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Assessable

Determining the income and expenses that are assessable income or allowable deductions

Assessable

Particulars

Legislation, Case law, Rulings, Reasoning

Item – 2020 Tax Return

No

Wedding Gift

A gain that is classified as a normal gift cannot be classified as earnings. In “Hayes v FCT (1956)” the bookkeeper got shares in company that was given to him by his former boss. The shares given to accountant was considered as a gift and not an assessable income (Sadiq 2019). The engagement gift received by Nadine cannot be characterised as income. Citing “FCT v Hayes (1956)” the engagement gift is not related to derivation of assessable earnings and it is not classified as income for Nadine.

Yes

Gross Salary

Nadine reports receiving salary from her employment. Referring to “Dean v FCT (1997)” the “gross salary” is classified as salary from individual effort and it is chargeable to Nadine as an ordinary earnings within “sec 6-5 ITAA 1997”.

Item 1

Yes

Bonus Received

Nadine also got bonus from her employment. Citing Brent v FCT (1971) the bonus is an assessable an ordinary earnings within “sec 6-5 ITAA 1997”.

Item 2

No

Winnings from Casino

A gain which is classified as a windfall gain is not an income. In “Evans v FCT (1989)” the taxpayer placed bets on horses and luckily won (Anderson, Dickfos and Brown 2016). The gambling winnings was not regarded as income by court and the taxpayer was classified as a lucky gambler. The gambling winnings is not an assessable income to Nadine.

Yes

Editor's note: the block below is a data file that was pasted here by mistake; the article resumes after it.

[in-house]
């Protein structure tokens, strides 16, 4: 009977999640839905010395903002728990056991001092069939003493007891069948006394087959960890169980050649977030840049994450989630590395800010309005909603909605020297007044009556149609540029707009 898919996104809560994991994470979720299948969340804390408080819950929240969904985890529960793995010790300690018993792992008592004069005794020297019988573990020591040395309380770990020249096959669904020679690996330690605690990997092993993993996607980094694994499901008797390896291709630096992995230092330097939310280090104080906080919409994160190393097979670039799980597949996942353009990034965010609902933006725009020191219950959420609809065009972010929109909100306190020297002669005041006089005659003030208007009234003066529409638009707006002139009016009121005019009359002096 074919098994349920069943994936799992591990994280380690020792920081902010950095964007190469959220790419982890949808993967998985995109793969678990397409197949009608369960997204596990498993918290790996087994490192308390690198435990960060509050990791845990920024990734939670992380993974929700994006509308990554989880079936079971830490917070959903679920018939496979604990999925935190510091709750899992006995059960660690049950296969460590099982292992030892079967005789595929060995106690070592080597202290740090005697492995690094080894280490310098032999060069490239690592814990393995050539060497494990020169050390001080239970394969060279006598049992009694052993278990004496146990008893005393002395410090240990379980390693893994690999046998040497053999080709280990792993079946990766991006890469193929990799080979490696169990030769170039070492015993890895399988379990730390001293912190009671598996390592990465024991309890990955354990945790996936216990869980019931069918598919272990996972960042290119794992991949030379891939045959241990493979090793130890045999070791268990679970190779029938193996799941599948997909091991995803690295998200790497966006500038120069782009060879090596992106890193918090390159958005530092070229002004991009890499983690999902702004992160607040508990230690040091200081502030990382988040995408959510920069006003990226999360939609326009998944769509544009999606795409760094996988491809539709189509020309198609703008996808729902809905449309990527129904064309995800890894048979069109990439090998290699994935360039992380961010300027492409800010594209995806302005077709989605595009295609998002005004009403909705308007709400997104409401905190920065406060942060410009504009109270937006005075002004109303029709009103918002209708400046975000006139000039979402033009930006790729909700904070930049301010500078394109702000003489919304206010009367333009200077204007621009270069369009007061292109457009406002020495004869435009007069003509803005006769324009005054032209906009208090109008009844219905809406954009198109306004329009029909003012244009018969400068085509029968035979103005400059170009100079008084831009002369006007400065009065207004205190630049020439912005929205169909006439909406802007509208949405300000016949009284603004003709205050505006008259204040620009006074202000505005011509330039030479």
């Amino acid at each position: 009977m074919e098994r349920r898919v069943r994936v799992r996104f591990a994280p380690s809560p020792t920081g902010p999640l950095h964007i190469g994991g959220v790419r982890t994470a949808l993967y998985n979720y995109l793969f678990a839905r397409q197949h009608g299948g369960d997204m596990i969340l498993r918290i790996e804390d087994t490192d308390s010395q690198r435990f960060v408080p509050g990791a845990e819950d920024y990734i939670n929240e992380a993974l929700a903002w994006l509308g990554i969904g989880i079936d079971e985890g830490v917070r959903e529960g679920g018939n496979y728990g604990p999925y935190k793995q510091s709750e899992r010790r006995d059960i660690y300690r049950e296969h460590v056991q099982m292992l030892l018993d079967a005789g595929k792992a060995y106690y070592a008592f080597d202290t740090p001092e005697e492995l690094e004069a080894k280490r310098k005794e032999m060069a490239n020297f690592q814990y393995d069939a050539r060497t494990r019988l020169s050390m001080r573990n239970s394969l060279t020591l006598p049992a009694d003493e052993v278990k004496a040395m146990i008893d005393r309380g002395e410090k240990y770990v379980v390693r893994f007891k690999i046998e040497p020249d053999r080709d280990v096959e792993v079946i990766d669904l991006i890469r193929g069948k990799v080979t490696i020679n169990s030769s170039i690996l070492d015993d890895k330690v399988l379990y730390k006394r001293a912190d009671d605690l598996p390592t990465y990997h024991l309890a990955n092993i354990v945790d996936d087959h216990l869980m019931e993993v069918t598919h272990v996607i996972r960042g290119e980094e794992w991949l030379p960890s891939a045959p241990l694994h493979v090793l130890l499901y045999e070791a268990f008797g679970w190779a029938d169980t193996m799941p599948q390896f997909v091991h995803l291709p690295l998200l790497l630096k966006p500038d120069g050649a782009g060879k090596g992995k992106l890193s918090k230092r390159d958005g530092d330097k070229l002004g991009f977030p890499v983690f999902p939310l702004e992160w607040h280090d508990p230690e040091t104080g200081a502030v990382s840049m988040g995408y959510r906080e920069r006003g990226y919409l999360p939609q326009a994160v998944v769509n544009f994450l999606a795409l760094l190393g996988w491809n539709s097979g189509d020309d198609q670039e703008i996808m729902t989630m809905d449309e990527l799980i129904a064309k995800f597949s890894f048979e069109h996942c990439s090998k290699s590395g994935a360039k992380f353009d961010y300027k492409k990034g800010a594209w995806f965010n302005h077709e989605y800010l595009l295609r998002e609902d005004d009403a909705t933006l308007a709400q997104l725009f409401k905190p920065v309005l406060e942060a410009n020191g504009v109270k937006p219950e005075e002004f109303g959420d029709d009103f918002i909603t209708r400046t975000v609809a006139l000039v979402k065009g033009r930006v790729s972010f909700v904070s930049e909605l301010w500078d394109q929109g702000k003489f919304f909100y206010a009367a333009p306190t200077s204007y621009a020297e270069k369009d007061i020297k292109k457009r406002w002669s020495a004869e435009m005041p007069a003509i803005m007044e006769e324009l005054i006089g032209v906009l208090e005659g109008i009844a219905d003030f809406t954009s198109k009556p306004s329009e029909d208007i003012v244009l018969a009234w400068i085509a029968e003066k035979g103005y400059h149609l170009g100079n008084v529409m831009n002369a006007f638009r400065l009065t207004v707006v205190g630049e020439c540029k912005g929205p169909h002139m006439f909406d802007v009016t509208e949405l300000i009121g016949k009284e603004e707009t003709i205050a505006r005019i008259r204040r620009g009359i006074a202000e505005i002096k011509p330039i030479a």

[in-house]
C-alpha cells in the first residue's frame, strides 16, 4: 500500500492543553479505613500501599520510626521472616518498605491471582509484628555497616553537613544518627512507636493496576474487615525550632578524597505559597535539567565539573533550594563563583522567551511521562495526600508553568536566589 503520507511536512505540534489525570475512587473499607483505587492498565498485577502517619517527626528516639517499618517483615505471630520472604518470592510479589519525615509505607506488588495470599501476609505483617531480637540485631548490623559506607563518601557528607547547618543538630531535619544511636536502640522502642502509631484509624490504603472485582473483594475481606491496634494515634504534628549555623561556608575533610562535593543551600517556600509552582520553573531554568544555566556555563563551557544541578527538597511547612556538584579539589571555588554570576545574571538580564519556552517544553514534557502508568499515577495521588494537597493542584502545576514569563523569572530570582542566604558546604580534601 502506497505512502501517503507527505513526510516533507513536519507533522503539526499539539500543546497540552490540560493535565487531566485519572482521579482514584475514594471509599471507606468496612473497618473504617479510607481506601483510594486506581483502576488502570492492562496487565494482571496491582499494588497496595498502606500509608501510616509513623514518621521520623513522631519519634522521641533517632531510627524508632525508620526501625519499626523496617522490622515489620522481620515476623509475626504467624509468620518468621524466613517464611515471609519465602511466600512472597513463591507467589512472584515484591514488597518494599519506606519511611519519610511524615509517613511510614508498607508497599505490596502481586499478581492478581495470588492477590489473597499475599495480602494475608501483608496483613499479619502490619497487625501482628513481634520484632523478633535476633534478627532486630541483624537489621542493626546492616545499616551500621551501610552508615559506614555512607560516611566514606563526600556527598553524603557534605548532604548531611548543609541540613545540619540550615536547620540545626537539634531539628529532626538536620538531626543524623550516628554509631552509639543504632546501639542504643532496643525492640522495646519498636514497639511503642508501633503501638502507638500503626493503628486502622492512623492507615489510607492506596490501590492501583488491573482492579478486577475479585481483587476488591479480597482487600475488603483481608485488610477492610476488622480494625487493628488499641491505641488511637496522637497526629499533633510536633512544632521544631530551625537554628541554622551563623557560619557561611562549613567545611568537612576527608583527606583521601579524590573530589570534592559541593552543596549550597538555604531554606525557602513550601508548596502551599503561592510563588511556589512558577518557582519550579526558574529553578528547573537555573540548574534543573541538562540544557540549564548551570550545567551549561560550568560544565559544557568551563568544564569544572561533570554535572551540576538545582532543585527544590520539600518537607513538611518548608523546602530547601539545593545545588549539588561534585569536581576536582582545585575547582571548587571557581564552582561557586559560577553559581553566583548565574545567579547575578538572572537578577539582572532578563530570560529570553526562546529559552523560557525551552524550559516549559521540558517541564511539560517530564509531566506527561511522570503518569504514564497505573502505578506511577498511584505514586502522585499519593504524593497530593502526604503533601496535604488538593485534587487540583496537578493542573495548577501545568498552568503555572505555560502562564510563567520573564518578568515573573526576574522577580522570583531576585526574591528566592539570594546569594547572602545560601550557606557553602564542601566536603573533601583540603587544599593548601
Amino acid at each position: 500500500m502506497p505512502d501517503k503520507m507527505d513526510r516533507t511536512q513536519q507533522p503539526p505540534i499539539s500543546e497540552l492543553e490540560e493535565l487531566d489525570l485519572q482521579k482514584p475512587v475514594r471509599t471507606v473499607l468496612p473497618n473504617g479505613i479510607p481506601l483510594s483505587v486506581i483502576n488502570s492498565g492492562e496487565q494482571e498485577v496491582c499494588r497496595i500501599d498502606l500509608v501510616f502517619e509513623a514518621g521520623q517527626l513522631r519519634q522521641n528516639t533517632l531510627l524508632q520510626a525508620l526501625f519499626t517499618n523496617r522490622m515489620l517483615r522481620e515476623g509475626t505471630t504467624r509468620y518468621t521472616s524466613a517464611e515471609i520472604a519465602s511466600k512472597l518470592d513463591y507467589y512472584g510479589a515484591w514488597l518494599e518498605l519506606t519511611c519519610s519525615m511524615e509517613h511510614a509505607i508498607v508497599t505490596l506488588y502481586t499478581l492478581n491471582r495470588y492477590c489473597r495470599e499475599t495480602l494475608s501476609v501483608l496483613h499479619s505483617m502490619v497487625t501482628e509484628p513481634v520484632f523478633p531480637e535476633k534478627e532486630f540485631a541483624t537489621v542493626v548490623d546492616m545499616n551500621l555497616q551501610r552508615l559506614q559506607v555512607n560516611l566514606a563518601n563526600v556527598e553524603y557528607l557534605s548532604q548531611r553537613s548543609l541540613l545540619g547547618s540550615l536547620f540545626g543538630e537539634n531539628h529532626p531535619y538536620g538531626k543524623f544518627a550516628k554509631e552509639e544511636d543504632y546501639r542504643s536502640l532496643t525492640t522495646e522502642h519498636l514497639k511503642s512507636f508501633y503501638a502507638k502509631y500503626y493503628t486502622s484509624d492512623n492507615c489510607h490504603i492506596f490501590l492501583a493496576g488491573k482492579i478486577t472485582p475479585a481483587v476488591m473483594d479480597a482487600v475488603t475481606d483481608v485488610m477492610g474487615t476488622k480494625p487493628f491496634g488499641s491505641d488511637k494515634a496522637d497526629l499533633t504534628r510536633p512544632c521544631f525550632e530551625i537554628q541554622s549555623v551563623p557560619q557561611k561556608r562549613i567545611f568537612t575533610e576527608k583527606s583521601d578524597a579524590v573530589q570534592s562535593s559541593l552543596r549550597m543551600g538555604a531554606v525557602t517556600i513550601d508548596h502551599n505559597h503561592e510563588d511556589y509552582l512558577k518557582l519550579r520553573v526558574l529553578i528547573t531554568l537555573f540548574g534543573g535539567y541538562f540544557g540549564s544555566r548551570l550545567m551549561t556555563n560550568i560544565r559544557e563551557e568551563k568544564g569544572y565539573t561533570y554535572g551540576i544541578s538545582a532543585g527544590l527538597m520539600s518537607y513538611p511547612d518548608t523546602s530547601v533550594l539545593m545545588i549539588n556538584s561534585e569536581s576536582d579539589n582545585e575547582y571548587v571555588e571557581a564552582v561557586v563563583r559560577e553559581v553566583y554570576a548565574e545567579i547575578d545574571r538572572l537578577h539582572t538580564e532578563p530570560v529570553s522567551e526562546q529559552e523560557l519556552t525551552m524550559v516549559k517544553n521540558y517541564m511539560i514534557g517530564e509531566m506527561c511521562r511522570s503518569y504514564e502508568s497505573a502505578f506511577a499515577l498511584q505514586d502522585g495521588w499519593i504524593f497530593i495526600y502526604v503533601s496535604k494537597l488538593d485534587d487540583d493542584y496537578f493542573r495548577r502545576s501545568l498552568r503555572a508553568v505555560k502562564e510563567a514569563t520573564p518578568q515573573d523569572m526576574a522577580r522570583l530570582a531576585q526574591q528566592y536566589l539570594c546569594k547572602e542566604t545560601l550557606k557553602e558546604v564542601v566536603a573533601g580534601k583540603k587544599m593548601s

Interest on bank deposits

Receipt of interest from bank deposit is considered as an assessable income. Accordingly, in “Riches v Westminster Bank Ltd (1947)” an important principle was given that receiving of interest is observed as an ordinary income under “sec 6-5”. Nadine earned interest from bank deposit that amounted to $2,500. Referring to “Riches v Westminster Bank Ltd (1947)” the interest earned by Nadine is included for assessment purpose as an ordinary income within “sec 6-5 ITAA 1997”.

Item 10

Yes

Sale of Painting

Meanwhile, where a taxpayer derives receipts from normal business proceeds it amounts to some ordinary business earnings under “sec 6-5”. In “GP International Pipecoaters v FCT (1990)” it was stated that receipts from trading transactions are classified as ordinary income within “sec 6-5”.

The receipts amounting of $20,000 from selling paintings at local market (Murray et al. 2019). Citing “GP International Pipecoaters v FCT (1990)” the receipts from selling painting is categorized as trading receipts and it is assessable ordinary proceeds within “sec 6-5”.

Item 15

Yes

Receipt of Award

When a taxpayer gets any prize or award which has satisfactory relation with revenue making actions of taxpayer, those receipts are held as ordinary returns under “sec 6-5 ITAA 1997”. In “Kelly v FCT (1985)” the specialized footballer had got award for best player (Yuen 2022). The law court held the receipt as earnings for the reason that it was connected to his work and use of abilities. Nadine reports receiving award for her contribution to legal profession. Citing “Kelly v FCT (1985)” the receipt of award amounting of $1,000 will be considered as income under ordinary concept and taxable to Nadine within “sec 6-5 ITAA 1997”.